This scenario doesn't really make sense...
Firstly, if there is a conflict, then that conflict only exists on the one merge commit, which doesn't exist yet! (It's still on the user's machine, possibly in the index, but certainly not even in their local tree).
The other users do not have a conflict at all, until they do a merge, or rebase.
Supposing you do have three users doing the exact same merge, for whatever the reason may be, and therefore they have the same conflicts.
Lets further suppose that they, as you suggest, each have a conflict that only they can reconcile, then they should each rebase their work on the latest version of the code, and reconcile any conflicts in the process.
In other words, the situation you seem to be describing is as follows: (Correct me if I'm wrong):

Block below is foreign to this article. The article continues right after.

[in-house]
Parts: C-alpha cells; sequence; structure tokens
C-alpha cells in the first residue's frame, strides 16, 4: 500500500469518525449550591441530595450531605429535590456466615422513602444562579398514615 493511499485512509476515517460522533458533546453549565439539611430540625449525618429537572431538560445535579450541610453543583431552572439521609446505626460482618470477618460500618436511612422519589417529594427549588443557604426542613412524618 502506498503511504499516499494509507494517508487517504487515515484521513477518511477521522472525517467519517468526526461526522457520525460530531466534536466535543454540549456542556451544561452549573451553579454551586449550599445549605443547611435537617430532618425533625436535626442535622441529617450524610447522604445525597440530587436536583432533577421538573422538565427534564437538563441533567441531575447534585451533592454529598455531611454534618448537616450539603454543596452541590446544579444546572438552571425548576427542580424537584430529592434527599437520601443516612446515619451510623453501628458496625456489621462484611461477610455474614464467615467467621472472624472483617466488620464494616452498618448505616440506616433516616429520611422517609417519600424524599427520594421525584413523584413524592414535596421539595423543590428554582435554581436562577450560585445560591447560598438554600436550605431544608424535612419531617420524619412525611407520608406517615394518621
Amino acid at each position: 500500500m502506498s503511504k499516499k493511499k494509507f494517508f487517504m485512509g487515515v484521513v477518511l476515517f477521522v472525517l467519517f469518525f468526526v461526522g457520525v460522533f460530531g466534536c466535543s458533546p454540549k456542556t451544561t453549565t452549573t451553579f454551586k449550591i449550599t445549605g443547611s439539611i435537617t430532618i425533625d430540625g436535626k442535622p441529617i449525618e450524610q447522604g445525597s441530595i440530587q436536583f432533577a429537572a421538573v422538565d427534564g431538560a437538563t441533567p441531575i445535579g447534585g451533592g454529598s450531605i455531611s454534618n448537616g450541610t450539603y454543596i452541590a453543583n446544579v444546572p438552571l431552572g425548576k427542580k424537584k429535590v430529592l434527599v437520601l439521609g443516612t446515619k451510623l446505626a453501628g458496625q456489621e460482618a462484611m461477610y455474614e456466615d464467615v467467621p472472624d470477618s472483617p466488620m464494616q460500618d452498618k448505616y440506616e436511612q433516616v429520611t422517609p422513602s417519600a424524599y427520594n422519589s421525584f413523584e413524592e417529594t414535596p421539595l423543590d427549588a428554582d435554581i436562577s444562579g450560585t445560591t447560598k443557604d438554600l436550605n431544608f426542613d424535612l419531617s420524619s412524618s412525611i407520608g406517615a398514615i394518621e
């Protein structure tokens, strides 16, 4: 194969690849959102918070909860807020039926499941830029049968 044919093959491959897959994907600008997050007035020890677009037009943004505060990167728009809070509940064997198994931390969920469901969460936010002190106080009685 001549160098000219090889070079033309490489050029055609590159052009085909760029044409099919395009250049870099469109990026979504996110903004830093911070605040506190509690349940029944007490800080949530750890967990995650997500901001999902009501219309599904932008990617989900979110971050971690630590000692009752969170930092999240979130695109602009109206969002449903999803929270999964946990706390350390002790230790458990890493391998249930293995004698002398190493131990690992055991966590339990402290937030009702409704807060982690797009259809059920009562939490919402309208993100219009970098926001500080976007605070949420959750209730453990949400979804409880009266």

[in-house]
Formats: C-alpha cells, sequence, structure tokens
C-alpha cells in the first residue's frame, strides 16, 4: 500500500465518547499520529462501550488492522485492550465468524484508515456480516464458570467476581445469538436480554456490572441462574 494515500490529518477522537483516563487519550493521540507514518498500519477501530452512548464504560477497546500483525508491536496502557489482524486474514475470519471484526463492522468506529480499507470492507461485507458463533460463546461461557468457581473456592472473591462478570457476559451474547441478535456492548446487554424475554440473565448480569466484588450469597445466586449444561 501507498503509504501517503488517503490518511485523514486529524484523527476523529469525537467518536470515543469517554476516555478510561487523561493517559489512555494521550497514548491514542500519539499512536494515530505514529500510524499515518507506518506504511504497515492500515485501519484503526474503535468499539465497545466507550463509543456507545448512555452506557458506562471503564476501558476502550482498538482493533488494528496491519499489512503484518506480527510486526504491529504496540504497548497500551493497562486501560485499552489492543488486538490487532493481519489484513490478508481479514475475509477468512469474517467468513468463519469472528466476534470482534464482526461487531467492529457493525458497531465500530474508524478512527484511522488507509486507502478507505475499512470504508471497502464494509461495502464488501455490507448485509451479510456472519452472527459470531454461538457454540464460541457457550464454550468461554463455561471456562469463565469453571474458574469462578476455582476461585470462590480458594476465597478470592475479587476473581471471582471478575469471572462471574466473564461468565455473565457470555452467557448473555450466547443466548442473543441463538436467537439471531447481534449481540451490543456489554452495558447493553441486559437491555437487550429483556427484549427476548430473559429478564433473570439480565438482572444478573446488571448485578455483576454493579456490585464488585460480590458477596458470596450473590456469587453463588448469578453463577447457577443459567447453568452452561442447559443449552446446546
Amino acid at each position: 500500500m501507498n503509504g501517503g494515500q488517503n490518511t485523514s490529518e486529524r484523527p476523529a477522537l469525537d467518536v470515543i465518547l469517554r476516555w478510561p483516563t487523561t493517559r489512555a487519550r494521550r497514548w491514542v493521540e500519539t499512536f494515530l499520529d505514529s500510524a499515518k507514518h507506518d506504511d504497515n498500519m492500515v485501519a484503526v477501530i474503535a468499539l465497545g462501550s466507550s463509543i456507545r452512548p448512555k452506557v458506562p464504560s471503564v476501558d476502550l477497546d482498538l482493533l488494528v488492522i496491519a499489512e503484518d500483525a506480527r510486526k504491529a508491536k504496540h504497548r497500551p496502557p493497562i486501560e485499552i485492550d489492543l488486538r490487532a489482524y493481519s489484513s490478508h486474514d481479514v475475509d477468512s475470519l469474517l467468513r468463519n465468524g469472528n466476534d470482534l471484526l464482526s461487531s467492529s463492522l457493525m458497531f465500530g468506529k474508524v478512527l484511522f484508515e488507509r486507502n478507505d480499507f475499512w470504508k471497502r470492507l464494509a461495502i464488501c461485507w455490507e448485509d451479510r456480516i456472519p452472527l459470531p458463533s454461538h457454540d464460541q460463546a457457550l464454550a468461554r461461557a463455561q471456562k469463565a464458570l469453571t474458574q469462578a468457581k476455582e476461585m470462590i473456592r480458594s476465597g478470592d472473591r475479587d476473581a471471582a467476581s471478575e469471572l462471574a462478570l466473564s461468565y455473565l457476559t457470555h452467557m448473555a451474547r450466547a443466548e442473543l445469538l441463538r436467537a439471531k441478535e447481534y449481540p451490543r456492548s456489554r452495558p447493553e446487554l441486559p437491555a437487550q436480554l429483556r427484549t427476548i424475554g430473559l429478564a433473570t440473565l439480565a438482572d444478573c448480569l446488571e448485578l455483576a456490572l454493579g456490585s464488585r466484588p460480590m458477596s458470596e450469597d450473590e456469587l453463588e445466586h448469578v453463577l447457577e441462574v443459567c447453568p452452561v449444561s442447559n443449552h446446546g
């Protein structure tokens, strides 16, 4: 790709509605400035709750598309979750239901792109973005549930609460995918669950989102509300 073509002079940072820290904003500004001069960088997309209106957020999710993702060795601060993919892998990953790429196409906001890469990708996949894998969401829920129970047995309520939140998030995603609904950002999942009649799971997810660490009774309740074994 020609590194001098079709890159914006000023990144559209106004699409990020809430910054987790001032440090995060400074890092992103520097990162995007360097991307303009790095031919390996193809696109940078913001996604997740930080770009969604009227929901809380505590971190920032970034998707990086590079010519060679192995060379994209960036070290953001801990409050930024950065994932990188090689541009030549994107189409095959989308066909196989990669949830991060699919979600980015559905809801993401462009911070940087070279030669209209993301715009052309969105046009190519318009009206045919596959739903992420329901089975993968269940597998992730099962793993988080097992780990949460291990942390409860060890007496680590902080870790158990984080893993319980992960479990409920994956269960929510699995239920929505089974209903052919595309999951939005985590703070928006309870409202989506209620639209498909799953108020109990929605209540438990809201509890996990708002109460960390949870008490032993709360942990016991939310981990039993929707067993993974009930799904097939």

- We have three devs, Charlie, John, and Matt, who are all working off the master branch, which is at commit aaaaaaa.
- They all also work on an 'unstable' branch, which is at commit bbbbbbbb, which has diverged from 'master'.
- They all, at the same time, decide that they should merge the 'unstable' branch into 'master', individually.
- They all, at the same time, realise that they have commits they can't reconcile.
Ideally, what should be done in this situation, is that 'unstable' should be merged in by any developer who knows how to do the merge. Perhaps they will choose to merge it a few commits at a time, rather than directly merge the two heads, or perhaps they choose to rebase the whole thing - whatever, but only one developer needs to do this.
The more frequently this is done, the easier the merge/rebase operation will be.
The remaining developers will then be able to use the merge commit.